And now that we remembered the true story of our lives, all that happened to us in the last two years, which was frankly not much, began to fade in our minds and become dreamlike. We determined to follow further the advice of Elliot, and go to the city of Turen, where there was a place of refuge. But we were exhausted, and so, leaving Sister Kael, who had observed our walking of the maze, we returned to the Raven’s Feathers to rest.

After midnight, a great storm arose, with heavy rain, and lightning and thunder the like of which has rarely been seen in peaceful, temperate Ashwell, and an hour or so later, there came a knocking at the door. The barmaid informed us that Aston Deagh was below and wished to speak with us. She brought us tokens from him - the small crystals, chips off the Shard, which had been taken from Sanguine and myself by the Rise in an earlier encounter, and also those which Ballantine and Roggen had lost. These were of unreckonable value to us, but we were suspicious and tired, and it was with reluctance that we trooped downstairs, only to find that it was Haydn and not Aston Deagh who had come to pay us a visit. It seems that those called Deagh live ever by deception, both trifling and momentous, and so it was now, from beginning to end.

Haydn Deagh had come to make us an unusual proposal - or so he said. In exchange for knowing whether or not Preston Elliott was dead, he would give us the Shard, which we might return to its rightful place on this plane, in Ashwell. He said it was to keep it from Aston’s hands, but the whole thing seemed pretty fishy, and eventually we declined his gift. Telling him the fate of our friend Elliott went against the grain, and it seemed that he must have an ulterior motive he would not disclose. He did, however, managed to weasel some information out of us, although it is difficult to say exactly what it amounted to - what he says and what is true remain two things utterly opposed. And, through the cold charm of his silver tongue, he contrived as usual to tell us nothing, though saying much. We did discover one thing - that there was only one Preston Elliott. Apparently he belonged to the House of Elliott, and there are many such Houses. Deagh’s visit raises two questions in my mind - how did he come by our crystals? If through the Rise, does he himself have allies there? And why did he give them back to us? Actually, that’s three questions.

But he left, suddenly, and the reason for that, at least, soon became apparent why. Gill, mage of the Altus Conclave, had arrived in his carriage of the night, and he meant to kill us. Bravely, we ran like buggery, but he found us on the green, and faced us with murder in his eyes. We fought long, we fought hard, we fought stupidly. Roggen was hexed and slashed out at Ballantine, Sanguine fought off magical fires, and I had to contend with a plague of insects. We were sorely wounded, and when at last we had the mage dying on his knees, once again our softness almost led to our downfall. Succumbing to the mage’s illusions, we listened to his stalling blather and clever lies while he healed himself, and were it not for the intervention of Gwen, who somehow communicated with Sanguine, and Sanguine’s own quick-thinking, we would have been lost. Gill’s true identity was revealed to us - as Randolph Dean Cargill, another blasted Deagh - and so we slew him there and then, hacking him into the ground. As it was, in his death throes he let loose one last spell, by chance directed at myself, and the wound I sustained would have been mortal, had not Sanguine somehow found the power to heal me as I lay bleeding in the mud. Indeed, he healed us all, and in jubilation at our victory, we severed the mage’s head from his neck and kick it about in the mud, for what else is one to do with the remains of a Deagh?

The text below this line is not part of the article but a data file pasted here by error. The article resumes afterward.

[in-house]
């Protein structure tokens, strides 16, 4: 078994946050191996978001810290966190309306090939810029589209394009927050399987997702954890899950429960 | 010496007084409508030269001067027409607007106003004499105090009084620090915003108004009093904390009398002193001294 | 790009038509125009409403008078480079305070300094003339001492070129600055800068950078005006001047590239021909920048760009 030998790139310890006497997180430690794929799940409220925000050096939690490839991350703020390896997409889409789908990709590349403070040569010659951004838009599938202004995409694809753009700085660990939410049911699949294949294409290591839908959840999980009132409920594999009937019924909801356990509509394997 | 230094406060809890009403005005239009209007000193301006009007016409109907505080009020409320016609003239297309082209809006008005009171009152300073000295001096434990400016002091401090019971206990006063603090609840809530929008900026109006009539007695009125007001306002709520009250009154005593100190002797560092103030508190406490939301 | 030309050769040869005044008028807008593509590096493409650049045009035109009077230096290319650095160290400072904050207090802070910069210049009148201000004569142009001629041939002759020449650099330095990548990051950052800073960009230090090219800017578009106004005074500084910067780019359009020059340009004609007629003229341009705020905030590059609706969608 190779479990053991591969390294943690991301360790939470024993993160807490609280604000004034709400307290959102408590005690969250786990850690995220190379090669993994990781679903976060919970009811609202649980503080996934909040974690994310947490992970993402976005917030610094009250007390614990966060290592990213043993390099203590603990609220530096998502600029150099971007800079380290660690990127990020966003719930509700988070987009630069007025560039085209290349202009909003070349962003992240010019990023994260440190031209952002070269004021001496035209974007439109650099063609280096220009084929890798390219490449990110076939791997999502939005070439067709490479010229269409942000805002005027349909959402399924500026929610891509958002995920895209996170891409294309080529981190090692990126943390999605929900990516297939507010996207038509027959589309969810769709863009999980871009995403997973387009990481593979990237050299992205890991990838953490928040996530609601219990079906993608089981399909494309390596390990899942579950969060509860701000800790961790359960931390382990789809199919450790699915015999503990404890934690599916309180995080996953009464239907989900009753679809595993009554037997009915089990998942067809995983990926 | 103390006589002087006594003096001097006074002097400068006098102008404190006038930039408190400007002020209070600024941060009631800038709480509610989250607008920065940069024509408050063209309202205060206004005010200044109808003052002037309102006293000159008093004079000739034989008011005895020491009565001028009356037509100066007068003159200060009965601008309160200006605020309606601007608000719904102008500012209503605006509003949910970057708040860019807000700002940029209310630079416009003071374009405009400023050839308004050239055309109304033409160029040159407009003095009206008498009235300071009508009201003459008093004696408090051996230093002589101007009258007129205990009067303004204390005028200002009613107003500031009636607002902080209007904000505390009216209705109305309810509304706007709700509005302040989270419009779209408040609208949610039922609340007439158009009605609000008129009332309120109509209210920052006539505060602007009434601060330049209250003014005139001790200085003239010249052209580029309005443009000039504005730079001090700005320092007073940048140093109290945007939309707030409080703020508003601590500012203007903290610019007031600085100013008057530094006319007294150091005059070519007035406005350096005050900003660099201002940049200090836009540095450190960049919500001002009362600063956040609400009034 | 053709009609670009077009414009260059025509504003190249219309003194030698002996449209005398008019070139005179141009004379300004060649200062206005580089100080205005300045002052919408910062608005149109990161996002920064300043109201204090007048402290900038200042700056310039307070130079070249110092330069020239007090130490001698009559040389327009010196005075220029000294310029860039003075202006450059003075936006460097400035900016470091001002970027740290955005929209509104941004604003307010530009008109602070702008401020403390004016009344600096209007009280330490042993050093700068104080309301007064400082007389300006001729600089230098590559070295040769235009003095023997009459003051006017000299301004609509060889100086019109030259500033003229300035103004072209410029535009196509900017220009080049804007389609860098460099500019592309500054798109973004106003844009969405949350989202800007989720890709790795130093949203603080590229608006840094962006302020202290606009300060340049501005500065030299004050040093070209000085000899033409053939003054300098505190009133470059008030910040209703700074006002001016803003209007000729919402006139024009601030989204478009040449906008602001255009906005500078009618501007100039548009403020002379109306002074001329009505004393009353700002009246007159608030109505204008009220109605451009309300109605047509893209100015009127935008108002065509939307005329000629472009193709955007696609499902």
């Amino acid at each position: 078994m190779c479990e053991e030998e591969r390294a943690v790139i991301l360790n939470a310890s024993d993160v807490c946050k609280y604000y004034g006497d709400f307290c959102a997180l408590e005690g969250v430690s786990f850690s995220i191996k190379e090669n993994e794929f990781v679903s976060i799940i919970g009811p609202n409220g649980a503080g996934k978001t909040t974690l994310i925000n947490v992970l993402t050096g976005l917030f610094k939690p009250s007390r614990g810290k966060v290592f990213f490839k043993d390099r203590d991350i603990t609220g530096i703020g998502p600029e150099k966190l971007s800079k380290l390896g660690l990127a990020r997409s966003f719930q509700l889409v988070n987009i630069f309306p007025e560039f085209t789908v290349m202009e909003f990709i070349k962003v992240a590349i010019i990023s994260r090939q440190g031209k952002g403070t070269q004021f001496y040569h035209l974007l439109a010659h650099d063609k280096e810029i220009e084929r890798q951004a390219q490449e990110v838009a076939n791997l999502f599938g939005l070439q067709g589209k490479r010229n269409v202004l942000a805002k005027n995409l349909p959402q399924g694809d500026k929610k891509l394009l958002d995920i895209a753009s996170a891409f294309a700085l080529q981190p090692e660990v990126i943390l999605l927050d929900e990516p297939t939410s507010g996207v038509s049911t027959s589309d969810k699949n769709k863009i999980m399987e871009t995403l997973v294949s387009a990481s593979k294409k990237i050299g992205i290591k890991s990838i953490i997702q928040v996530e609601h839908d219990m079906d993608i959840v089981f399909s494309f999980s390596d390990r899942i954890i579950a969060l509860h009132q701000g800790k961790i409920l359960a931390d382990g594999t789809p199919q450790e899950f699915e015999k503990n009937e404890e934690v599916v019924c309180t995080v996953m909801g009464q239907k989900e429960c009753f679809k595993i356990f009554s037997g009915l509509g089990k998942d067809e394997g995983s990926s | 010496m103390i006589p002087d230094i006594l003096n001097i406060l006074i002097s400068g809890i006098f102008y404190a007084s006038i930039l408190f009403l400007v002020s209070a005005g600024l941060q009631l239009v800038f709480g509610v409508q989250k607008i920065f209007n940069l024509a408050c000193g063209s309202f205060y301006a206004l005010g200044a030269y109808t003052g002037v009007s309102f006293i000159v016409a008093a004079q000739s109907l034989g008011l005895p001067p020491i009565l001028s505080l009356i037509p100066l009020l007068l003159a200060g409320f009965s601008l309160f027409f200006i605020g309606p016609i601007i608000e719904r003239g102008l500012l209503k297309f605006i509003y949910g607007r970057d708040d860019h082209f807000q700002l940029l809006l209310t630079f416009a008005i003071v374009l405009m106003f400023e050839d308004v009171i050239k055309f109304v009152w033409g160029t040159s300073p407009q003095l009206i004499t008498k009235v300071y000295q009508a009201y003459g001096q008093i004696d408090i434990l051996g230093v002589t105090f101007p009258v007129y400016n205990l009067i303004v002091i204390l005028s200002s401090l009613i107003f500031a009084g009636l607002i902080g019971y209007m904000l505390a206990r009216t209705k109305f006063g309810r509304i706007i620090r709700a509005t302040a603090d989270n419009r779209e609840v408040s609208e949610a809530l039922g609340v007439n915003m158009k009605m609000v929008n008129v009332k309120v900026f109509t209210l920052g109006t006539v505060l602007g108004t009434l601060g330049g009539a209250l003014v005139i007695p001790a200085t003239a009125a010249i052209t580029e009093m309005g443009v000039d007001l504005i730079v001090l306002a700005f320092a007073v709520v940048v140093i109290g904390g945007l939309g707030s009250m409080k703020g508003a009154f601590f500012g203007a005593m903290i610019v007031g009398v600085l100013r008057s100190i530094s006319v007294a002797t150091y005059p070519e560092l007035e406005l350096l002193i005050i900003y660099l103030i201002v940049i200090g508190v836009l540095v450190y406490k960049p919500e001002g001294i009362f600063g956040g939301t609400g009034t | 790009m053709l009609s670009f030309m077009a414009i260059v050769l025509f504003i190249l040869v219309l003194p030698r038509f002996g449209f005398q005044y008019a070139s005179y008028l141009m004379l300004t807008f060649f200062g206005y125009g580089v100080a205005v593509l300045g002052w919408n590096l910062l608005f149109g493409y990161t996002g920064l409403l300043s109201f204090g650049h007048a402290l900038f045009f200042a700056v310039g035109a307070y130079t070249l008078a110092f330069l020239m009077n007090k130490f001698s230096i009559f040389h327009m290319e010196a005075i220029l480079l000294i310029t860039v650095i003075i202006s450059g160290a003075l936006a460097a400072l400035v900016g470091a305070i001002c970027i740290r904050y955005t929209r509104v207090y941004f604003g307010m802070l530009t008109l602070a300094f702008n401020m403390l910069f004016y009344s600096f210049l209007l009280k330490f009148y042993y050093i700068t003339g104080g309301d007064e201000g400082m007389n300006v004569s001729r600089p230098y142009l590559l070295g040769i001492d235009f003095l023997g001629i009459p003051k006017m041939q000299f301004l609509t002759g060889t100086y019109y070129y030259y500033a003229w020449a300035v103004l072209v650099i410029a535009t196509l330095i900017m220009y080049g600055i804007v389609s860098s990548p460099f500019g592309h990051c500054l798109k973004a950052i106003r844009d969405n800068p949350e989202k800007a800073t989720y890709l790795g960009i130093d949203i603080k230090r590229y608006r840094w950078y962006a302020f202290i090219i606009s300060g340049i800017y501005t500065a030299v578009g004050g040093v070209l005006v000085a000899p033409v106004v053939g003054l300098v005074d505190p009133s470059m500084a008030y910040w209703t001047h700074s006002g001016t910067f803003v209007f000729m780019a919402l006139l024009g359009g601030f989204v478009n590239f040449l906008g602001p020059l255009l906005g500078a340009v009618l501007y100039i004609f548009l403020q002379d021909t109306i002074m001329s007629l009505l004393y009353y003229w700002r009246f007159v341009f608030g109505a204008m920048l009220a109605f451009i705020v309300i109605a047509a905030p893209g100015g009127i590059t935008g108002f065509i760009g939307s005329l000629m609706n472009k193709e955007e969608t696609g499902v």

We rested, then left. As Preston Elliott had told us it would, the book took us, the book by Briony Wells - who is Briony Wells? - and so we travelled through the ether and landed upon a clouded hilltop, from where an old track led down past the hut of a man who seemed near as old. He was a friendly fellow who almost begged us to rob him, but we were hardly tempted, and he gave us directions to Turen.

The city rises like a mountain itself, walls built on walls into the steep hillside, overlooking a great stretch of water, maybe river, maybe sea. Ships come and go, and a continual throng of humanity and other races presses through the gates in a never-ending stream. Here, mayhap, is a city as old as time itself. On the lower levels, the vagabonds and thieves dwell in shadow, and urchins and beggars are a constant nuisance. You need a guide, or surely you will lose your way. As one rises up through the gates, so the quality of life and light improves, and the air is cleaner. One can only imagine at the splendour of the dwellings in the highest regions - fit for you, perhaps, My Liege, but not for such as I. I can’t speak for the others, but I felt quite at home on Level Two, and Level Five, where we found rooms, is most congenial.

We sought a friend of Preston Elliott, a fellow called Easterbrooke, but he proved a hard man to see, and so, at length, we solved a small conundrum of keys, and located the residence of Elliott himself, who dwelt in Turen and had a store there. We found it unlived in, dusty and full of old things, antiques of rare value, many not so rare, with rooms upstairs covered in postcards, a trick to foil the searching Eye. The Eye, however, found us soon enough: before an hour had passed, there came a knock at the door, and a gnome called Lexor soon made himself and his arrogance known to us. He claimed to be an emissary from Telac of the Altus Conclave, the lizard creature which had saved us from oblivion. He was surly, and asked many questions, while telling us little. I listened without making myself known to him, yet heard him say he had some knowledge of my Drow sword. I have a question for him: how did he find us so soon after we arrived in Turen, when this place of Elliott’s was supposed to protect us from the Altus Conclave? Oh, and why should we trust him? That’s two questions. But the answers, My Liege, must needs wait for next time, for here ends this report.